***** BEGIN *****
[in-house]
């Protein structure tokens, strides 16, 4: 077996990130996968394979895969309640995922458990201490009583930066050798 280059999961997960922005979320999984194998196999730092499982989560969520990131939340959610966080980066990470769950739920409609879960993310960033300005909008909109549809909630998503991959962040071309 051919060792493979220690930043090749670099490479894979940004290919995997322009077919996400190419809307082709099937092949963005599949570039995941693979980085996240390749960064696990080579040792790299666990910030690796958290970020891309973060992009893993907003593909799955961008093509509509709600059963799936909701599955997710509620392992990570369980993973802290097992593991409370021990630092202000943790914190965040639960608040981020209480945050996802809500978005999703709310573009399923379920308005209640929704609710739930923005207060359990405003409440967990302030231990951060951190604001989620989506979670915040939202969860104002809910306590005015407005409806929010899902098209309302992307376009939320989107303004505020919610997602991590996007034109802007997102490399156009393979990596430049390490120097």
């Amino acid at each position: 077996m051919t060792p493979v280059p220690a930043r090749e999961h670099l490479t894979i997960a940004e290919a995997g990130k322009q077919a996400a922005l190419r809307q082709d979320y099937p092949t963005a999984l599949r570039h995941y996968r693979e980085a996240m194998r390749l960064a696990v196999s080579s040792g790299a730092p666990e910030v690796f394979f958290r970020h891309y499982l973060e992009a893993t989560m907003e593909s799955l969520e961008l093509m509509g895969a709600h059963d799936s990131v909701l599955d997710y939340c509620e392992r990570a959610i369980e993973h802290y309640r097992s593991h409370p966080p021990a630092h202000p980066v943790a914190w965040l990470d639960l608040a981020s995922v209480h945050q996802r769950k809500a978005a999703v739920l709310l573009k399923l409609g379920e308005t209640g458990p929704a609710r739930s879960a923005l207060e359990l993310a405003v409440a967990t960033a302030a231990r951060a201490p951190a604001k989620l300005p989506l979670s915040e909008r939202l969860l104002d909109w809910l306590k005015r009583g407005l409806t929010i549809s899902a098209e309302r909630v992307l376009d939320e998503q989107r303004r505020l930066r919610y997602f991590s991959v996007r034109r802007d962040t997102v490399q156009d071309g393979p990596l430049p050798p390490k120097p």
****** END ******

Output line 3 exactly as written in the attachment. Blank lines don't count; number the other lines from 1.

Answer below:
């Amino acid at each position: 077996m051919t060792p493979v280059p220690a930043r090749e999961h670099l490479t894979i997960a940004e290919a995997g990130k322009q077919a996400a922005l190419r809307q082709d979320y099937p092949t963005a999984l599949r570039h995941y996968r693979e980085a996240m194998r390749l960064a696990v196999s080579s040792g790299a730092p666990e910030v690796f394979f958290r970020h891309y499982l973060e992009a893993t989560m907003e593909s799955l969520e961008l093509m509509g895969a709600h059963d799936s990131v909701l599955d997710y939340c509620e392992r990570a959610i369980e993973h802290y309640r097992s593991h409370p966080p021990a630092h202000p980066v943790a914190w965040l990470d639960l608040a981020s995922v209480h945050q996802r769950k809500a978005a999703v739920l709310l573009k399923l409609g379920e308005t209640g458990p929704a609710r739930s879960a923005l207060e359990l993310a405003v409440a967990t960033a302030a231990r951060a201490p951190a604001k989620l300005p989506l979670s915040e909008r939202l969860l104002d909109w809910l306590k005015r009583g407005l409806t929010i549809s899902a098209e309302r909630v992307l376009d939320e998503q989107r303004r505020l930066r919610y997602f991590s991959v996007r034109r802007d962040t997102v490399q156009d071309g393979p990596l430049p050798p390490k120097p």